> http://www.microsoft.com/windowsME/using/computerhealth...
>
> Pay close attention to the sections:
> (in order)
> - Clean up your hard disk
> - Check for errors by running ScanDisk
> - Defragment your hard disk
> - Roll back the clock with System Restore
>
> Now back to the point at hand - maintaining your system restore in
> Windows XP SHOULD be automatic - but I have seen the automatic go wrong
> too many times not to suggest the following.. Whenever you think about
> it (after doing a once-over on your machine once a month or so would
> be optimal) - clear out your System Restore and create a manual
> restoration point. Why? Too many times have I seen the system restore
> files go corrupt or get a virus in them, meaning you could not or
> did not want to restore from them. By clearing it out periodically
> you help prevent any corruption from happening and you make sure you
> have at least one good "snapshot".
> (This, of course, will erase any previous restore point you have.)
>
> - Turn off System Restore.
> http://support.microsoft.com/kb/310405
> - Reboot.
> - Turn on System Restore.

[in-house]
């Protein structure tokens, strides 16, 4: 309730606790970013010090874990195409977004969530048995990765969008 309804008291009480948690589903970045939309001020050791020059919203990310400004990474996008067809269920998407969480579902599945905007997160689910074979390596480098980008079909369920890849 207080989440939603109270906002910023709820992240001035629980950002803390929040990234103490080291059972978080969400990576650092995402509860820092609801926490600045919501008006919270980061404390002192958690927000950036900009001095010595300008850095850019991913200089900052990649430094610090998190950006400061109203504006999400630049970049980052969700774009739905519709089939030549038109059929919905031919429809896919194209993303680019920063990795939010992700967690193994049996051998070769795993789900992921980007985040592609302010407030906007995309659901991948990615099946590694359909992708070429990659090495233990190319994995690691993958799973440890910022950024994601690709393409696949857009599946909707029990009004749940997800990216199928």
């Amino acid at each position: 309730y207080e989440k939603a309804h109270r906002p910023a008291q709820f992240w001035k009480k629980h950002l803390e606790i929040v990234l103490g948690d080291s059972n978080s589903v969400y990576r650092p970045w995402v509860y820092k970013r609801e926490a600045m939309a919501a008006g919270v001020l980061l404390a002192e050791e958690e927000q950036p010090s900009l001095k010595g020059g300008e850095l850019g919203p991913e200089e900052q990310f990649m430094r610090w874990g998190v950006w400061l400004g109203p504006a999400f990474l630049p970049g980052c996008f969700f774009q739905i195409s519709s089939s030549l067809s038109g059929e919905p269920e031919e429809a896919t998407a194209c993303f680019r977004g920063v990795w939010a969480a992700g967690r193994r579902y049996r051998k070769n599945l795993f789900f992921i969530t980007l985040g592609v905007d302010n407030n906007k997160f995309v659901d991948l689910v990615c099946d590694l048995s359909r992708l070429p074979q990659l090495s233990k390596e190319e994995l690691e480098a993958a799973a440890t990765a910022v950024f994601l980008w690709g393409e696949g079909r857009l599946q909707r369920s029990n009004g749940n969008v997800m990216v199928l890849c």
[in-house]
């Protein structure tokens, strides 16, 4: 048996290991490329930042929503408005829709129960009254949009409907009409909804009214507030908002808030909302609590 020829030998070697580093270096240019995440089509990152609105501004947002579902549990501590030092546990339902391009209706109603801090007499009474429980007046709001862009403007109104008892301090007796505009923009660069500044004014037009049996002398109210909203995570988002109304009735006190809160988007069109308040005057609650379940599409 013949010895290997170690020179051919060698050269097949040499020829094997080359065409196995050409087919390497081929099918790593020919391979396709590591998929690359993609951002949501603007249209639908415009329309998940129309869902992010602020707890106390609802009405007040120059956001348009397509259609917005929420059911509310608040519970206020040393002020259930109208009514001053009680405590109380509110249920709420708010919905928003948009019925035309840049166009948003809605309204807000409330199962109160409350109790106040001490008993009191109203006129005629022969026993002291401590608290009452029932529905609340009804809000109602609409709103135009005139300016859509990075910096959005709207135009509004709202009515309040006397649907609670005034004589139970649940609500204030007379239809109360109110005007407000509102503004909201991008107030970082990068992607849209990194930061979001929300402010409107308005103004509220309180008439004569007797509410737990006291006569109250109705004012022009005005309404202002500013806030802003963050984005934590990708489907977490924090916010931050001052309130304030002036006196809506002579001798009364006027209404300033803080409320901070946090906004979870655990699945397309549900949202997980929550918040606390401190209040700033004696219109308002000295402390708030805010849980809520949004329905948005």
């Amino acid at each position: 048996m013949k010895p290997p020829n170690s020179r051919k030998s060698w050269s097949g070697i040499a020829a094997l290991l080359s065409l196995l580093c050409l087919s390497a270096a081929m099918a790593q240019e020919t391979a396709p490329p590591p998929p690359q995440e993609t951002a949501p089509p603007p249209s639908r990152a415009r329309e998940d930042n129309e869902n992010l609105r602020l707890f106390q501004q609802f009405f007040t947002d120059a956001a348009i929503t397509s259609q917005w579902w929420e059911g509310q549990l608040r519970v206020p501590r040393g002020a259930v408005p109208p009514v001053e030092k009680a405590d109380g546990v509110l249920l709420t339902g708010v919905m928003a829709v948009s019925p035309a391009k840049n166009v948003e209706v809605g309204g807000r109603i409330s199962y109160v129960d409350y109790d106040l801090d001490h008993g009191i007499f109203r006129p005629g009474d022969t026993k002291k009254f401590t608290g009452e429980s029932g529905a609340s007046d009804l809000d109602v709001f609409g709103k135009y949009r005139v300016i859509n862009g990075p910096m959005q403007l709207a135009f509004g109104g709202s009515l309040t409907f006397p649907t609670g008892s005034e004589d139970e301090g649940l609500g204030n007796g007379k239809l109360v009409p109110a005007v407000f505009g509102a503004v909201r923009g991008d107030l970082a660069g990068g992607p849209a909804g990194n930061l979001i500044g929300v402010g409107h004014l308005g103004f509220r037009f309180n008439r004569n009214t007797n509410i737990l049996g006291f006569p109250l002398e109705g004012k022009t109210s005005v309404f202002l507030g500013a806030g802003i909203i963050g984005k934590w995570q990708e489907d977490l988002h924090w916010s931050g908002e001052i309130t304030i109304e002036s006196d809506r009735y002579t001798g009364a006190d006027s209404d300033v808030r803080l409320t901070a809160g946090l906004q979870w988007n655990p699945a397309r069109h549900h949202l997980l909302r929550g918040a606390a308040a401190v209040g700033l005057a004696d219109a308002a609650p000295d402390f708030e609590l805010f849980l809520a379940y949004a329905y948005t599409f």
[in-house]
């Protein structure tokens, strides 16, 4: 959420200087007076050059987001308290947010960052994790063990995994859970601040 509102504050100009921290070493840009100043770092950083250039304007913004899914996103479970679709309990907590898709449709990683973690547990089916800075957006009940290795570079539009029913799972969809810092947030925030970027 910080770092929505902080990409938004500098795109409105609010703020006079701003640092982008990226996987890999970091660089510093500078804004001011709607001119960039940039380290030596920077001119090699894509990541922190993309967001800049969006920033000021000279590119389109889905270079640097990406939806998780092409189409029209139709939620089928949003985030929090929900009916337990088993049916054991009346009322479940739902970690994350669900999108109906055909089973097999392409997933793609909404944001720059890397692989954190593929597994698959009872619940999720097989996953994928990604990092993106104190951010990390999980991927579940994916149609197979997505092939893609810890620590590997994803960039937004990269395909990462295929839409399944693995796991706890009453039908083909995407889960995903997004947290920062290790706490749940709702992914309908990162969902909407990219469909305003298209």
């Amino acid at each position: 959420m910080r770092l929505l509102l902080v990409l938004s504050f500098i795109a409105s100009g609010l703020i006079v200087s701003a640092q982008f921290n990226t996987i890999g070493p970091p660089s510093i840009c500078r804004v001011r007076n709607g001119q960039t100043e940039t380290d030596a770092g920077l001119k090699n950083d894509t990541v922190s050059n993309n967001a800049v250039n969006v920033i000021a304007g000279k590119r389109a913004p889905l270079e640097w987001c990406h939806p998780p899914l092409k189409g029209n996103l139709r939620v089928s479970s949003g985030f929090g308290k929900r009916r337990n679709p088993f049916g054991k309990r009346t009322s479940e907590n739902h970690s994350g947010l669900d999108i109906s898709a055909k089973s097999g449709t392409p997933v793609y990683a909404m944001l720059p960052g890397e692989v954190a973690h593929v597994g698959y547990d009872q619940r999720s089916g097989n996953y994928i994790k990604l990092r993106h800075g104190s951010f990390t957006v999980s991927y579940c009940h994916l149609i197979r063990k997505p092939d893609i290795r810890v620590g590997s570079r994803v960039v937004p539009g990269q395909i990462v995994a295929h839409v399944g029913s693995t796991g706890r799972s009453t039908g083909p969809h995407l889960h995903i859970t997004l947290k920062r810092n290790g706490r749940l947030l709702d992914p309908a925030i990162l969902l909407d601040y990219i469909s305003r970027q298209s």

> http://support.microsoft.com/kb/310405
> - Make a Manual Restoration Point.
> http://snipurl.com/68nx
>
> That covers your system files, but doesn't do anything for the files
> that you are REALLY worried about - yours! For that you need to look
> into backups. You can either manually copy your important files, folders,
> documents, spreadsheets, emails, contacts, pictures, drawings and so on
> to an external location (CD/DV - any disk of some sort, etc) or you can
> use the backup tool that comes with Windows XP:
>
> How To Use Backup to Back Up Files and Folders on Your Computer
> http://support.microsoft.com/kb/308422
>
> Yes - you still need some sort of external media to store the results
> on, but you could schedule the backup to occur when you are not around,
> then burn the resultant data onto CD or DVD or something when you are
> (while you do other things!)
>
>
> Tip (7):
> You should sometimes look through the list of applications that are
> installed on your computer. The list MIGHT surprise you. There are more
> than likely things in there you KNOW you never use - so why have them
> there? There may even be things you KNOW you did not install and
> certainly do not use (maybe don't WANT to use.)
>
> This web site should help you get started at looking through this list:
>
> How to Uninstall Programs
> http://snipurl.com/8v6b
>
> A word of warning - Do NOT uninstall anything you think you MIGHT need
> in the future unless you have completed Tip (1) and have the installation
> media and proper keys for use backed up somewhere safe!
>
>
Anonymous
a b 8 Security
May 11, 2005 1:47:39 PM